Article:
You do understand that we are dealing with a republican party that thought sequestration was a viable cost cutting measure do you? Let’s wake up from that pipe dream and bring it back to the political environment circa 2014. There is no way in hell today’s republican would ever agree to spend the billions needed to do something so inspiring. Certainly not under President Obama’s watch.

  41. Gustopher says:

    @Jack: Curiously, Ed The Racist, in a thread yesterday, said that his wife was From the Philippines. Odd coincidence if you are both being truthful. I wonder if Chris The Racist on this thread also has a light brown wife.

    Is the brown wife the I-Am-Not-A-Racist version of the Canadian Girlfriend?

  42. wr says:

    @Jack: Grape fields?

  43. anjin-san says:

    @Jack:

    There were numerous enforcement measures and monies “allotted” for border security, that never materialized because the Dems didn’t want that part of the law enforced.

    Funny how conservatives are always talking about the various was Democrats dominated Reagan and generally punk-slapped him. If he was that weak, why do you admire him so much?

  44. anjin-san says:

    @Jack:

    The “logistics and practicality” of enforcing the law is not a hurdle

    Really? Are elves and fairies going to build your wall? Where does the funding come from – do we raise taxes, or just borrow it? I love conservative fiscal responsibility. No “tax & spend’ here, it’s just “spend, spend, and go broke.”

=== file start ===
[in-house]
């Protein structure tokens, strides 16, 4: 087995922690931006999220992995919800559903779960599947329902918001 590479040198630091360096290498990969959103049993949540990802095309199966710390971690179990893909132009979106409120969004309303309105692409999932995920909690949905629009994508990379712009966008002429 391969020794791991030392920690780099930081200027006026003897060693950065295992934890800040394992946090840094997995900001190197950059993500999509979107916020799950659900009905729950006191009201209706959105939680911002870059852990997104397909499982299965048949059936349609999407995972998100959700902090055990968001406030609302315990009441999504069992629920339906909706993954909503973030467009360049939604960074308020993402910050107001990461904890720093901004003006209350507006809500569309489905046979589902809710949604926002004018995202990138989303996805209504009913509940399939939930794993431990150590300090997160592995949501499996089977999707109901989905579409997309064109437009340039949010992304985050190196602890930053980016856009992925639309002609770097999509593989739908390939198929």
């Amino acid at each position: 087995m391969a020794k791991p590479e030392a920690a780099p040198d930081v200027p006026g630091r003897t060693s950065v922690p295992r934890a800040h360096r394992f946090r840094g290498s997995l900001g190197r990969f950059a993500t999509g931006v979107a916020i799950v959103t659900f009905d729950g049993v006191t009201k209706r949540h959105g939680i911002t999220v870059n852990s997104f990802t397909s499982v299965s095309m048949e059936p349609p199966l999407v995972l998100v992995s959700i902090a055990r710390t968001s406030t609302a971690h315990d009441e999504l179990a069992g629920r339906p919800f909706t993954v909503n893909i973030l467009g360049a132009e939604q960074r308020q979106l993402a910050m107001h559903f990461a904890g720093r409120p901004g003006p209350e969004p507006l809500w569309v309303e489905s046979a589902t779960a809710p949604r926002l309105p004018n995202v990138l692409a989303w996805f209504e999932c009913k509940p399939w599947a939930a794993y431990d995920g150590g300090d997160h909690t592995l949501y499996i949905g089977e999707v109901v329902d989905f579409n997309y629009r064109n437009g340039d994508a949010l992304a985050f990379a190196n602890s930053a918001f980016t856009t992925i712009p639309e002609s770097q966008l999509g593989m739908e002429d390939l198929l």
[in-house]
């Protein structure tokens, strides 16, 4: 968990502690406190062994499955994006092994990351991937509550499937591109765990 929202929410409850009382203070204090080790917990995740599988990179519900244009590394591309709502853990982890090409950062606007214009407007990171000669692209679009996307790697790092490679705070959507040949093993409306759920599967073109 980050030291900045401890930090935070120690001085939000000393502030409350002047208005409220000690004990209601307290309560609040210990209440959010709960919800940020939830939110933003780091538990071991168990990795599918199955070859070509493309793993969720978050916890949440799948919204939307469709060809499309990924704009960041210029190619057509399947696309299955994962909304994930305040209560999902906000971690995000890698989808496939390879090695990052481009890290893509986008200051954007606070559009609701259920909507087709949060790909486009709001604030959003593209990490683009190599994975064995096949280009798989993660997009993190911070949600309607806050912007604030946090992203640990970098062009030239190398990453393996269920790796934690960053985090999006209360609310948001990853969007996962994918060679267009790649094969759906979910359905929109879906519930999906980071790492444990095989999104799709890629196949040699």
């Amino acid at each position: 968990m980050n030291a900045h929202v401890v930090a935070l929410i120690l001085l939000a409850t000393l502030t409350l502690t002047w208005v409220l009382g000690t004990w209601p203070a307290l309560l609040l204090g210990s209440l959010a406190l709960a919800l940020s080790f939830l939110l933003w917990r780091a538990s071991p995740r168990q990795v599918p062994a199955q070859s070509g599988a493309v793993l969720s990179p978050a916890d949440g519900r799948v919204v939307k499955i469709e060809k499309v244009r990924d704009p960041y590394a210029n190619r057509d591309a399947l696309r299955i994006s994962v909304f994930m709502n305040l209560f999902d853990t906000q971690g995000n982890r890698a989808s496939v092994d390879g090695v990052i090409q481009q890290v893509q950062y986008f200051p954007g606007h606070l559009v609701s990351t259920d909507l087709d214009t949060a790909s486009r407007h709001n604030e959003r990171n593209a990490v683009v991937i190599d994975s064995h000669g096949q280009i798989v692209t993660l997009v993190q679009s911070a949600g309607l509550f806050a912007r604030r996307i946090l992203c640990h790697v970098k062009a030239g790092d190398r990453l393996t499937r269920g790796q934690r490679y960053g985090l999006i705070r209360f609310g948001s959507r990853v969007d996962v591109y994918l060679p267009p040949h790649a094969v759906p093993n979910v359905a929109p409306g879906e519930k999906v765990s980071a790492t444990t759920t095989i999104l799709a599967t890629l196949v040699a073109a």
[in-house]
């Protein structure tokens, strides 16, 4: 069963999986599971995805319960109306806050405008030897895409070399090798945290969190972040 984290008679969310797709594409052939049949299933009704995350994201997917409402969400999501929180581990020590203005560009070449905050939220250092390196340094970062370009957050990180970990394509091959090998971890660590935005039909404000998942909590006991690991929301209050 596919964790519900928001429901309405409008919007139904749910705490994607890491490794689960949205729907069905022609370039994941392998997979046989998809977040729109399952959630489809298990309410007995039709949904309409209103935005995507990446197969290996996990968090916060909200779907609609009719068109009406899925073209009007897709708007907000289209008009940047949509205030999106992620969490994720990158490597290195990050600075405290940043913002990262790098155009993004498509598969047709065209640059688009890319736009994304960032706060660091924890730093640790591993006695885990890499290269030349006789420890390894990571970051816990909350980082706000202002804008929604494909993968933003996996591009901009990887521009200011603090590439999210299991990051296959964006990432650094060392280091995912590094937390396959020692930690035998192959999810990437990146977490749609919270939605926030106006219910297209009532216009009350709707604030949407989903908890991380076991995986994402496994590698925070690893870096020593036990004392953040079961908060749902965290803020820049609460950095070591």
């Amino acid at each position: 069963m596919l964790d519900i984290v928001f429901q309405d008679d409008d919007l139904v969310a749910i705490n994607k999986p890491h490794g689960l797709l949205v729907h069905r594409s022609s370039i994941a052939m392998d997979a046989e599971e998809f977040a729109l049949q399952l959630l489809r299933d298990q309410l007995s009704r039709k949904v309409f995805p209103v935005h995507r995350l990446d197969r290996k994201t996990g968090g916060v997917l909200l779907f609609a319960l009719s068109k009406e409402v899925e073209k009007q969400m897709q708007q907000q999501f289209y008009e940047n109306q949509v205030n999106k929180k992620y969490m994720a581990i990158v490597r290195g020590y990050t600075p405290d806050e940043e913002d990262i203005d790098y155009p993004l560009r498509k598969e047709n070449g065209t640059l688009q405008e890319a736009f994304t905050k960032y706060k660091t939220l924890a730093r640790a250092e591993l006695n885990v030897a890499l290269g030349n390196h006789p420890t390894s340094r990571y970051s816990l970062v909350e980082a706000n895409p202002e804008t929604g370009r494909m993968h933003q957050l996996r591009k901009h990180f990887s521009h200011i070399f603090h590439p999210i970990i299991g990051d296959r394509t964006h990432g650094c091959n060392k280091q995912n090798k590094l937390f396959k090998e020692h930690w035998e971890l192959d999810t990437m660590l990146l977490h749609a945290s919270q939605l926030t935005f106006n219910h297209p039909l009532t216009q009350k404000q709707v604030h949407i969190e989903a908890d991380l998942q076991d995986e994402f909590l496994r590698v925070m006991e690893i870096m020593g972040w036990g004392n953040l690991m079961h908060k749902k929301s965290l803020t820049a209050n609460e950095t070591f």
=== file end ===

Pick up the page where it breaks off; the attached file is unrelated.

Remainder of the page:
And yes, we did put a man on the moon. Why? Because the political will to do it existed. Do you think the political will to “take control” of our thousands of land & sea borders exists? Are you willing to spend 5% of the federal budget to do it? That’s (roughly) what it cost to put men on the moon.

  45. C. Clavin says:

    @Gustopher:
    We can know nothing of Jacks relationship….but we’ve all read Jacks comments.
    Remember that no less than Thomas Jefferson kept slaves…but there was Sally Hemmings.
    Then there was Strom Thurmond and his secret family.
    How about Larry Craig?
    Keep in mind that we’re talking about people who, by and large, see women as appliances.
    Check and see how many Commitee Chairs in the new Republican Senate are women.

  46. anjin-san says:

    @Jack:

    I think you should ask Nancy Pelosi exactly who is working her grape fields

    Do you drink wine? I’ve lived next door to Napa & Sonoma my entire life. If you drink wine, you are supporting a product that is produced in part with the labor of illegals.